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© 2014 The Author. Published by Elsevier B.V. This is an open access article under the CC BY license. Background Cellular uptake of small peptides is an important physiological process mediated by the PTR family of proton-coupled peptide transporters. In bacteria peptides can be used as a source of amino acids and nitrogen. Similarly in humans peptide transport is the principle route for the uptake and retention of dietary protein in the form of short di- and tri-peptides for cellular metabolism. Scope of the review Recent crystal structures of bacterial PTR family transporters, combined with biochemical studies of transport have revealed key molecular details underpinning ligand promiscuity and the mechanism of proton-coupled transport within the family. Major conclusions Pairs of salt bridge interactions between transmembrane helices work in tandem to orchestrate alternating access transport within the PTR family. Key roles for residues conserved between bacterial and eukaryotic homologues suggest a conserved mechanism of peptide recognition and transport that in some cases has been subtly modified in individual species. General significance Physiological studies on PepT1 and PepT2, the mammalian members of this family, have identified these transporters as being responsible for the uptake of many pharmaceutically important drug molecules, including antibiotics and antiviral medications and demonstrated their promiscuity can be used for improving the oral bioavailability of poorly absorbed compounds. The insights gained from recent structural studies combined with previous physiological and biochemical analyses are rapidly advancing our understanding of this medically important transporter superfamily. This article is part of a Special Issue entitled Structural biochemistry and biophysics of membrane proteins.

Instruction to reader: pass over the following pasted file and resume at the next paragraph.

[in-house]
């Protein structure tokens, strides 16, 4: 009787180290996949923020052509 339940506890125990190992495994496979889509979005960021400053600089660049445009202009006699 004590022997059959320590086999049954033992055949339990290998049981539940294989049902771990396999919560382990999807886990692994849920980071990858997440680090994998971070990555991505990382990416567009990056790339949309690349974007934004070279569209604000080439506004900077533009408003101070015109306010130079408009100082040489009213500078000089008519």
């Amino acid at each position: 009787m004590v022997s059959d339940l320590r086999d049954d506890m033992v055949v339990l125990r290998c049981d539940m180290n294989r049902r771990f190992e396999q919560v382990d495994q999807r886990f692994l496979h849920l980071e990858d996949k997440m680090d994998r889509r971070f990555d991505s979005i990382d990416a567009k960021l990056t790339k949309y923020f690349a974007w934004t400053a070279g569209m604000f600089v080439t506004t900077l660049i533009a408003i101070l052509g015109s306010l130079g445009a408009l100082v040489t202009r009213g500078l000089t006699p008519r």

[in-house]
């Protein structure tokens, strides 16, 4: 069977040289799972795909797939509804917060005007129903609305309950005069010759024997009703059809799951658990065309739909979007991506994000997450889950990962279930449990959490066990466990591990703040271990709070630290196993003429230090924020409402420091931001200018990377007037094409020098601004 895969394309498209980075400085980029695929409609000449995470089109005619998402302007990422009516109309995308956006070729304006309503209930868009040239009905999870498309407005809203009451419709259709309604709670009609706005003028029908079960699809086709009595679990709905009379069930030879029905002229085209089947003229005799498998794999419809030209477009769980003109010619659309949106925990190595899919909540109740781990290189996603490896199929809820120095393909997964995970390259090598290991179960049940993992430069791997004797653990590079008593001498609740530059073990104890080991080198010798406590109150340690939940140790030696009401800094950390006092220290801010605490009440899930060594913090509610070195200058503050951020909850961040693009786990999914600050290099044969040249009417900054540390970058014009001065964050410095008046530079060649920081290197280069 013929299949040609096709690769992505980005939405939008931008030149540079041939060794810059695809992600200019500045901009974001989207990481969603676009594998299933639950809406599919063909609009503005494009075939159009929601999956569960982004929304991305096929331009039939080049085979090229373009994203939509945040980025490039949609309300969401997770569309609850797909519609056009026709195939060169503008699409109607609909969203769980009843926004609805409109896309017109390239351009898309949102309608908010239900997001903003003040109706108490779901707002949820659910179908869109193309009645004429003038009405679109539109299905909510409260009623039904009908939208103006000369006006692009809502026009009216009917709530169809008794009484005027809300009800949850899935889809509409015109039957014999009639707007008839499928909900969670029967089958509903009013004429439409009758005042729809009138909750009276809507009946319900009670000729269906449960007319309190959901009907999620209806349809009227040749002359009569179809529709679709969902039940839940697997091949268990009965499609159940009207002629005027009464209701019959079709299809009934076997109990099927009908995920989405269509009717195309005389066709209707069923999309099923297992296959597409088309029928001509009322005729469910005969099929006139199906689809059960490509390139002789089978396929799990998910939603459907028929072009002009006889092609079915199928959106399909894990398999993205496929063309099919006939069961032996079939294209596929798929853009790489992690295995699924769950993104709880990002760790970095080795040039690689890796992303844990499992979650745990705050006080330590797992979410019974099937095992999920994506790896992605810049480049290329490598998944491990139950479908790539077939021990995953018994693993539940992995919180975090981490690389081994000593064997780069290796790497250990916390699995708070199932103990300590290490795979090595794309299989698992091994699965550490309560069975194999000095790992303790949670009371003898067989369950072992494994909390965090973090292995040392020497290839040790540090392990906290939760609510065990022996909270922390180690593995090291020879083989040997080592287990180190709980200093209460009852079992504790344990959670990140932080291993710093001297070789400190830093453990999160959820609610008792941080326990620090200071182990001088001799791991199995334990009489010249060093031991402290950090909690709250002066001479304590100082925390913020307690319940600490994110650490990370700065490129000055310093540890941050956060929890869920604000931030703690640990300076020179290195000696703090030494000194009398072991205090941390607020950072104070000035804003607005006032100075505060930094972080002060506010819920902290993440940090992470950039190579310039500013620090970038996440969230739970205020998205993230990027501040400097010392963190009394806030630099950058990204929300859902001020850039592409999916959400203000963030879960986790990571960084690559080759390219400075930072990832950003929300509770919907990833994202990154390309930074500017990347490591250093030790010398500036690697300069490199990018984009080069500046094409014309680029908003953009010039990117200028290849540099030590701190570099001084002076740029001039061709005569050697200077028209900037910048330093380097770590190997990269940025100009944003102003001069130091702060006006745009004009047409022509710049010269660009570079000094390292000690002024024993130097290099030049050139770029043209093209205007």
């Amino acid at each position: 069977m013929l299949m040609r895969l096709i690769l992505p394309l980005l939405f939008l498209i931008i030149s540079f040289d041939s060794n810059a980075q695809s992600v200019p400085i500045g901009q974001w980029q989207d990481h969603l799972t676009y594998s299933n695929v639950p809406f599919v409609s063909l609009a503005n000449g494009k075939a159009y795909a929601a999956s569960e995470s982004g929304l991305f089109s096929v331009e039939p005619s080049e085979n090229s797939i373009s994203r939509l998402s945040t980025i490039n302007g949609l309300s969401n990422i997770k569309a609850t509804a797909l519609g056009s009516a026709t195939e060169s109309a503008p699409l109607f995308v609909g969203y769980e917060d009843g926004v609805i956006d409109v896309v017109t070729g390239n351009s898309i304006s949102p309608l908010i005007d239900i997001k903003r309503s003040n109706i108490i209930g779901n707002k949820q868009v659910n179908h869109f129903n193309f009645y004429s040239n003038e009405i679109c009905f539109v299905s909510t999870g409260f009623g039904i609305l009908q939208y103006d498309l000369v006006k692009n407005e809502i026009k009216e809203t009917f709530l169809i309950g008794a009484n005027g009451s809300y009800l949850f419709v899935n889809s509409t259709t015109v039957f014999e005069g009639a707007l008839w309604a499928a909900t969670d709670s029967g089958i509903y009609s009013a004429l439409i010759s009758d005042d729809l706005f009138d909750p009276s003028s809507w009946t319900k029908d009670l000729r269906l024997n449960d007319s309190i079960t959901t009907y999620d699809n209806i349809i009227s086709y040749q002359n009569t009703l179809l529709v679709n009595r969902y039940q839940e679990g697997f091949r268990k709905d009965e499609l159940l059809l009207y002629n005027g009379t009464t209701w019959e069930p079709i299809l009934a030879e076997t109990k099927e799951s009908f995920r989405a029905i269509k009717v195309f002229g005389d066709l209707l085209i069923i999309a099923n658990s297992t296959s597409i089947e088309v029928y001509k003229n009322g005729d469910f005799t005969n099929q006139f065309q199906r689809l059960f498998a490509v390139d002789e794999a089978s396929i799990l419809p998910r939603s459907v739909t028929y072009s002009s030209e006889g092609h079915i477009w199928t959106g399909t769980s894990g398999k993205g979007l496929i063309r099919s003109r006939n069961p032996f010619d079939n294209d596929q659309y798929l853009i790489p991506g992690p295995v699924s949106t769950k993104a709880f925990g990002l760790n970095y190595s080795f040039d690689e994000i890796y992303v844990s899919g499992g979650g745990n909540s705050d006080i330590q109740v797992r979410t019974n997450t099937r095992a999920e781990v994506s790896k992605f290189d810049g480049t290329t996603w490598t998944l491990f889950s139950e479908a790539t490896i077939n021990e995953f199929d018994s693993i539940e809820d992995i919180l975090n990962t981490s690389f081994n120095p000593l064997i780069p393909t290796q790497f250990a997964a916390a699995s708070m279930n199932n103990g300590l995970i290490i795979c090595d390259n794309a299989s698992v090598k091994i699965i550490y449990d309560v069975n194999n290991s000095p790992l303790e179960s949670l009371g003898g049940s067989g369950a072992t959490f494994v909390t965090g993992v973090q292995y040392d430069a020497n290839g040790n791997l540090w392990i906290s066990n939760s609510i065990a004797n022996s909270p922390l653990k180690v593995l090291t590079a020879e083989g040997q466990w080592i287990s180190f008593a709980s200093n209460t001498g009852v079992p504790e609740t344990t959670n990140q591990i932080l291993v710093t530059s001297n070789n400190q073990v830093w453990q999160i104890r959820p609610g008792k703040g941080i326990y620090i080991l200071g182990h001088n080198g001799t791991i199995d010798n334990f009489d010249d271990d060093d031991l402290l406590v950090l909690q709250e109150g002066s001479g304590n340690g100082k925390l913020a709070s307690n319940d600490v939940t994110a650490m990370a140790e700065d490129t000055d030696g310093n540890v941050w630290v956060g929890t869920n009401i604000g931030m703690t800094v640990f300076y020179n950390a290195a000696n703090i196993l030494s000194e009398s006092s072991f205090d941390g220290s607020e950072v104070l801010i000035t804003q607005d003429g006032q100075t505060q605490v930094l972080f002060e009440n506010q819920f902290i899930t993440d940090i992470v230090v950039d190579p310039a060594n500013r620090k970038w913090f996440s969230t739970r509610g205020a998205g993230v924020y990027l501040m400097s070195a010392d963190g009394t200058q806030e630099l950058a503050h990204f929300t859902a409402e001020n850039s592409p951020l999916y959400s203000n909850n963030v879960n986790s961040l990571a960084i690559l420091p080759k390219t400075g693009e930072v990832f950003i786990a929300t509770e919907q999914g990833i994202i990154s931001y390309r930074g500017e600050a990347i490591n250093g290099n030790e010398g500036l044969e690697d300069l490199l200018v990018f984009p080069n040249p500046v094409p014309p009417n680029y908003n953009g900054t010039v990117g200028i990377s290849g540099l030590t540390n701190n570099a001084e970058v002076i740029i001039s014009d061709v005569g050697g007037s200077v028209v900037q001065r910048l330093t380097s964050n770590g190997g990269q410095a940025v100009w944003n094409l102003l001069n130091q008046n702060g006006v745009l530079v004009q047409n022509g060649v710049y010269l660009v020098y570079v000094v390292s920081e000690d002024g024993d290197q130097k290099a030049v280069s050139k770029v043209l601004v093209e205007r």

Original publication




Journal article


Biochimica et Biophysica Acta - General Subjects

Publication Date





488 - 499